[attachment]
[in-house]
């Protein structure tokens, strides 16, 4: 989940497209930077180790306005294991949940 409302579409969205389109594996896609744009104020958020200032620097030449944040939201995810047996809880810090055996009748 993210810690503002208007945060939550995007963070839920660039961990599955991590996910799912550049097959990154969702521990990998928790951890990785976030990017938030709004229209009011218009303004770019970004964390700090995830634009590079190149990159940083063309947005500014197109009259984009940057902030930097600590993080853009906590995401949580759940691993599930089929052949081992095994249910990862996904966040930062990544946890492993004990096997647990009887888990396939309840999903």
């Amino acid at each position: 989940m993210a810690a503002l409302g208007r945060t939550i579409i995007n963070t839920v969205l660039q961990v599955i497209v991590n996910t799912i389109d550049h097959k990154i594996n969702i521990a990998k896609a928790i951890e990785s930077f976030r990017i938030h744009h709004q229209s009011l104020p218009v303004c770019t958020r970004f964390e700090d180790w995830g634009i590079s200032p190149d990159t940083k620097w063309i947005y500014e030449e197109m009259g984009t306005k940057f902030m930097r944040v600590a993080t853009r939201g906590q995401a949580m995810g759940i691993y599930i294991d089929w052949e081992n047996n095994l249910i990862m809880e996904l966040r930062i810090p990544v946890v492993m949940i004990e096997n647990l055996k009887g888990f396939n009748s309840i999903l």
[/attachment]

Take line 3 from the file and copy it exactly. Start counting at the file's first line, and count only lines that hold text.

């Amino acid at each position: 989940m993210a810690a503002l409302g208007r945060t939550i579409i995007n963070t839920v969205l660039q961990v599955i497209v991590n996910t799912i389109d550049h097959k990154i594996n969702i521990a990998k896609a928790i951890e990785s930077f976030r990017i938030h744009h709004q229209s009011l104020p218009v303004c770019t958020r970004f964390e700090d180790w995830g634009i590079s200032p190149d990159t940083k620097w063309i947005y500014e030449e197109m009259g984009t306005k940057f902030m930097r944040v600590a993080t853009r939201g906590q995401a949580m995810g759940i691993y599930i294991d089929w052949e081992n047996n095994l249910i990862m809880e996904l966040r930062i810090p990544v946890v492993m949940i004990e096997n647990l055996k009887g888990f396939n009748s309840i999903l």